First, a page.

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Amblyopia

Uncorrectable loss of vision, occuring mostly in one eye

Amblyopia is a term used to describe an uncorrectable loss of vision in an eye that appears to be normal. It's commonly referred to as "lazy eye" and can occur for a variety of reasons.

A child's visual system is fully developed between approximately the ages of 9-11. Until then, children readily adapt to visual problems by suppressing or blocking out the image. If caught early, the problem can often be corrected and the vision preserved. However, after about age 11, it is difficult if not impossible to train the brain to use the eye normally.

Some causes of amblyopia include: strabismus (crossed or turned eye), congenital cataracts, cloudy cornea, droopy eyelid, unequal vision and uncorrected nearsightedness, farsightedness or astigmatism. Amblyopia may occur in various degrees depending on the severity of the underlying problem. Patients with amblyopia lack binocular vision, or stereopsis - the ability to blend the images of both eyes together. Stereopsis is what allows us to appreciate depth. Without it, the ability to judge distance is impaired.

Signs and Symptoms

  • Poor vision in one or both eyes
  • Squinting or closing one eye while reading or watching television
  • Crossed or turned eye
  • Turning or tilting the head when looking at an object

Note: Children rarely complain of poor vision. They are able to adapt very easily to most visual impairments. Parents must be very observant of young children and should have a routine eye exam performed by the age of 2-3 to detect potential problems.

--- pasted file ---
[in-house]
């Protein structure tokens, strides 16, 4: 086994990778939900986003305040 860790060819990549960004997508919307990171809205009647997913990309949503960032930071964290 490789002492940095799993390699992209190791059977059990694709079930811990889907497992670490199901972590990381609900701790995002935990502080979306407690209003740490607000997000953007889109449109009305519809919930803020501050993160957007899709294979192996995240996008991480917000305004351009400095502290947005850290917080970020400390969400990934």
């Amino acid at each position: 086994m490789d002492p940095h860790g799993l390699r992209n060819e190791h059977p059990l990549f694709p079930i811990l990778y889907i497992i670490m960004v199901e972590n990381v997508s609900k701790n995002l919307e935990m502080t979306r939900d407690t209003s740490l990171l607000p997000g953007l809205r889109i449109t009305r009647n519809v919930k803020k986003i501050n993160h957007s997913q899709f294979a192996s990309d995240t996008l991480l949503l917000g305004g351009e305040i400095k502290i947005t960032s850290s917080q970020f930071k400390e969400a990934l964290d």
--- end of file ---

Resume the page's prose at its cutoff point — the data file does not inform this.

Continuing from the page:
Detection and Diagnosis
When amblyopia is suspected, the doctor will evaluate the following: vision, eye alignment, eye movements, and fusion (the brain's ability to blend two images into a single image).

Treatment
The treatment for amblyopia depends on the underlying problem. In some cases, the strong eye is temporarily patched so the child is forced to use the weaker eye. For children with problems relating to a refractive error, glasses may be necessary to correct vision. Problems that impair vision such as cataracts or droopy eyelids often require surgery. Regardless of the treatment required, it is of utmost importance that intervention is implemented as early as possible before the child's brain learns to permanently suppress or ignore the eye.


Images and information related to Eye Conditions on this website have been kindly provided courtesy of St. Luke's Cataract & Laser Institute and adapted for the International Guide Dog Federation website. This on-line information is for educational and communication purposes only and should not be construed as personal medical advice. Information published on this website is not intended to replace, supplant, or augment a consultation with an eye care professional regarding the viewer/user's own medical care. The International Guide Dog Federation disclaims any and all liability for injury or other damages that could result from use of the information obtained from this site